Ah very well done on your son! Especially as the loan interest is so high. (Mine is 1k each year depending on inflation)

    I think mine is possible, as I am very frugal.... if I got a stable job with a set contract, which is quite unlikley in the jobs market. Yes you are right with the no set rules to repayment, although the interest is so steep; early would be the best strategy.
    Unfortuntely It is incredibly hard to plan earnings with zero hours contracts/ seasonal work. So paying back is probably pointless on a personal level if I stay as a gardener; but less pointless if I went into something else....
    Offline

    18
    ReputationRep:
    Yeah, I'm referring to the outside, UK version. Of course, it just means you can control when the earnings are disbursed, which can help for efficient tax planning, but at the expense of taking out less each year.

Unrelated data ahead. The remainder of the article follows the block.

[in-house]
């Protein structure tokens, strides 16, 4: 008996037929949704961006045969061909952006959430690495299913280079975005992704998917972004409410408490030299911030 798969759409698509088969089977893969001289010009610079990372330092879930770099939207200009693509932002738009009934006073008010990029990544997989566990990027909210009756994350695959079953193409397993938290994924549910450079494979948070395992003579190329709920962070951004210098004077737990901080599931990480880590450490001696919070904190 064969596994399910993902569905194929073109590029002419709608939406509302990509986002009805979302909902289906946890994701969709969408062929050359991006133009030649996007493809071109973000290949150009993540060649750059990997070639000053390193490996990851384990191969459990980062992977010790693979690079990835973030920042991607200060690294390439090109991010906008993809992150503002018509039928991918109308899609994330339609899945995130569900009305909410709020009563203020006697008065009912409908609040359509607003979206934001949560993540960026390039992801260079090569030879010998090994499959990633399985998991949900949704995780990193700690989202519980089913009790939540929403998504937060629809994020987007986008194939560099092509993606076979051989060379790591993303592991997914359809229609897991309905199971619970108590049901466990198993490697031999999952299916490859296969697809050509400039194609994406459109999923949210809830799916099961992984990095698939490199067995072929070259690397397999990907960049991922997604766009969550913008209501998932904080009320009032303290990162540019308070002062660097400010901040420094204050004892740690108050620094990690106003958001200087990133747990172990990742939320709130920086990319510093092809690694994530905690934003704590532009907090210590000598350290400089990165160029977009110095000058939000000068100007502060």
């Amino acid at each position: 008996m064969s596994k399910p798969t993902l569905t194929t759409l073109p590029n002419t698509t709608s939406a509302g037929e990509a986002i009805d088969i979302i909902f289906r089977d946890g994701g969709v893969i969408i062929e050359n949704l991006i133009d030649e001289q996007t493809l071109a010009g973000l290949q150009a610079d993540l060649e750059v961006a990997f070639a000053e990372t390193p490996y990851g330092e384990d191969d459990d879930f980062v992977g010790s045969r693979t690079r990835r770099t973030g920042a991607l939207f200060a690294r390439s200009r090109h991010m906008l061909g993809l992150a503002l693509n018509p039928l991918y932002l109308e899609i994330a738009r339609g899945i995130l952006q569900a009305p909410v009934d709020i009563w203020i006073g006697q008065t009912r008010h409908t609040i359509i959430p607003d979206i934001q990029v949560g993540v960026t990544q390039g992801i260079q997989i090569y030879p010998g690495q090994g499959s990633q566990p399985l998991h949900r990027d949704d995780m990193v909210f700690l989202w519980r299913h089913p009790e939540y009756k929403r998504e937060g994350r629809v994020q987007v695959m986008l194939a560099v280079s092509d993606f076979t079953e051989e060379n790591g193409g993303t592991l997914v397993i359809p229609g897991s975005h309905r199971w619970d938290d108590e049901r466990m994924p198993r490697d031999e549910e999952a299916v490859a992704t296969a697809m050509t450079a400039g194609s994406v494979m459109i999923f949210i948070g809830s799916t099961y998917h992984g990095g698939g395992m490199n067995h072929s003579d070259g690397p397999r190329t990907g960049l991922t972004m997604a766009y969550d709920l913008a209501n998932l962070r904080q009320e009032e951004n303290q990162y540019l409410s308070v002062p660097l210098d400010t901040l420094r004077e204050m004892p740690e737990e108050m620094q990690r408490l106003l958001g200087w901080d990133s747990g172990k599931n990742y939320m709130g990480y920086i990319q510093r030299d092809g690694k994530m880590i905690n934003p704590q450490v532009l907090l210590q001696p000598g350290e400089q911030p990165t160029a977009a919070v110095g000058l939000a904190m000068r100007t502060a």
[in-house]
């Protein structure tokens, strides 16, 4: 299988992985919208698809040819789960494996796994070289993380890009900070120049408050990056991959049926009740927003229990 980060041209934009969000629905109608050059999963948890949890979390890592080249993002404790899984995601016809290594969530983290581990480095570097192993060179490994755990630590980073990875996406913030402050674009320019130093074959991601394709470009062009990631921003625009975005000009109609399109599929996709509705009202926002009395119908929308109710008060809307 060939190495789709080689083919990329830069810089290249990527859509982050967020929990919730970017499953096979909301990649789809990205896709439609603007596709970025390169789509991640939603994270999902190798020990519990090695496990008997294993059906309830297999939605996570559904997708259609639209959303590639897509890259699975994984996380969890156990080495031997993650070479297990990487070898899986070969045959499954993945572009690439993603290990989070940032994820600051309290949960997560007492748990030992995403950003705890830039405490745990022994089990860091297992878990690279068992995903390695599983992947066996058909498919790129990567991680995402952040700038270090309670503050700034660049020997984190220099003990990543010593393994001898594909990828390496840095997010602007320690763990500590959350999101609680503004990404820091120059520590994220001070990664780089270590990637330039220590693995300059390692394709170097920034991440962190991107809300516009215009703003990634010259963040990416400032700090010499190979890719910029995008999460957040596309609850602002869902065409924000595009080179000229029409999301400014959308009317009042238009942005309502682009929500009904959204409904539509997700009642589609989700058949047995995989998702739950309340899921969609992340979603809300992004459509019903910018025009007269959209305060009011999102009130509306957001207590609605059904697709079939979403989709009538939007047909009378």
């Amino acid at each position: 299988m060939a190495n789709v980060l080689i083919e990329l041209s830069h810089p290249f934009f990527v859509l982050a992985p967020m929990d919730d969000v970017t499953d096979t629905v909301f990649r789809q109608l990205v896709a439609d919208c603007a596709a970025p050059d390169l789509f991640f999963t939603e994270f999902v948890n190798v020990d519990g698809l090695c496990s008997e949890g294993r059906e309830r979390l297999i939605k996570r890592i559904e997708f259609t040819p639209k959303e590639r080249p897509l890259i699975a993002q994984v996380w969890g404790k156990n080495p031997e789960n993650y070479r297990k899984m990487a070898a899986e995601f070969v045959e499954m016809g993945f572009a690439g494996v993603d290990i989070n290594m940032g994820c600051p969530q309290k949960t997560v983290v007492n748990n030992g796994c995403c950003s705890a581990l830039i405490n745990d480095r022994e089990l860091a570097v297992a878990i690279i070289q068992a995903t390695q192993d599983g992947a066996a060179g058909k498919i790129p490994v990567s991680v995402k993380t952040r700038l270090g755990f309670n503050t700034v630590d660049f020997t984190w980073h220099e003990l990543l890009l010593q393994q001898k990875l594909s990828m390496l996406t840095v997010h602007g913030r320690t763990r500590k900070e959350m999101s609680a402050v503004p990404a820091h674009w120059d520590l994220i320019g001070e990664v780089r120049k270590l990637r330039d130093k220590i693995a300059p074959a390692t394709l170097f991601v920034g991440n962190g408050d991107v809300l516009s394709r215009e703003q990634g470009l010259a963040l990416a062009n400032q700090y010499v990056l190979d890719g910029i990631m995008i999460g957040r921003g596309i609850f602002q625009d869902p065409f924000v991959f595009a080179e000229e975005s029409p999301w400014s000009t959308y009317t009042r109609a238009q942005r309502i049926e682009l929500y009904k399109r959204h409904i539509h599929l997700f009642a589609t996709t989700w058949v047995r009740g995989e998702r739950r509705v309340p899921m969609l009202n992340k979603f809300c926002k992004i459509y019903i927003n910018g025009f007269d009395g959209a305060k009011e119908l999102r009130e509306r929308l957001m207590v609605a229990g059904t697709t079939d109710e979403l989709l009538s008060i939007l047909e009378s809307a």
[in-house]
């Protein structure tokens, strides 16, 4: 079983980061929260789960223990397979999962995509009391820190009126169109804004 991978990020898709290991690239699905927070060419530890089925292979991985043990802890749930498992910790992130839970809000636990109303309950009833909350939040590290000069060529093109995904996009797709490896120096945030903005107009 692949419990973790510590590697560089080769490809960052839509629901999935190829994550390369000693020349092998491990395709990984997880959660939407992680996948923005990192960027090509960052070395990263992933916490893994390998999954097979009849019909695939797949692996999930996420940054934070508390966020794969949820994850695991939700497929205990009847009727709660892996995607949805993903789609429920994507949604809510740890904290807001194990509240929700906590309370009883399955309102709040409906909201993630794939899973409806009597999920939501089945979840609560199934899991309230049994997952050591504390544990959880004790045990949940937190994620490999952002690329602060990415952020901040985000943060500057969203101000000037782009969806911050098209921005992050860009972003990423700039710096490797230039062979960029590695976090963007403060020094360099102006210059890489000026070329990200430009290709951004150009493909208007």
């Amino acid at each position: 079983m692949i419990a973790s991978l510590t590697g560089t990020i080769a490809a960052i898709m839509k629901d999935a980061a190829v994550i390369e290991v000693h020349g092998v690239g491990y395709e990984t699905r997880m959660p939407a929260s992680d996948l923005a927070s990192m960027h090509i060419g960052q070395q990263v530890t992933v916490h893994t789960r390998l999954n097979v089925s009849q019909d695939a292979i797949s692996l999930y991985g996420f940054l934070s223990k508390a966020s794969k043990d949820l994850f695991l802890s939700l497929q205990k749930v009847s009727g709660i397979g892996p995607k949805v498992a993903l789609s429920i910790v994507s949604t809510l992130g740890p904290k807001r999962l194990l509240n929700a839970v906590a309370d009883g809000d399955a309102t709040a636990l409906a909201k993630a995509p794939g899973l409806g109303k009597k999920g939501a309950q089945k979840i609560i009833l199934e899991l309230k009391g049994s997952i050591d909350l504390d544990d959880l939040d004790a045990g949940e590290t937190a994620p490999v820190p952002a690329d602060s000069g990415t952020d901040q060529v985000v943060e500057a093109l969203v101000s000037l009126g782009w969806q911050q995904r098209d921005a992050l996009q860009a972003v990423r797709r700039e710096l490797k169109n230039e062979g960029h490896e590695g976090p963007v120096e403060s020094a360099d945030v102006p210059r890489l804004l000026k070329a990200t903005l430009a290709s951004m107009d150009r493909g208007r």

and of course if the contract falls into IR35 there can also be little control over taxable earnings.
    It has significant disadvantages to it, yes. Unless the rate is increased to compensate, but then you're in the same position as a salaried employee anyway.
    • Section Leader
    Offline

    21
    ReputationRep:
    Section Leader
    (Original post by CatQueenie)
    However student loans have in the past had retroactivly applied rule changes, and student loans are now being sold off as a kind of bond (so the government gets the money quick) .
    Such as?

    Also, the fact that parts of the loanbook are sold off to the private sector doesn't affect your student loan. The repayment terms for you remain the same.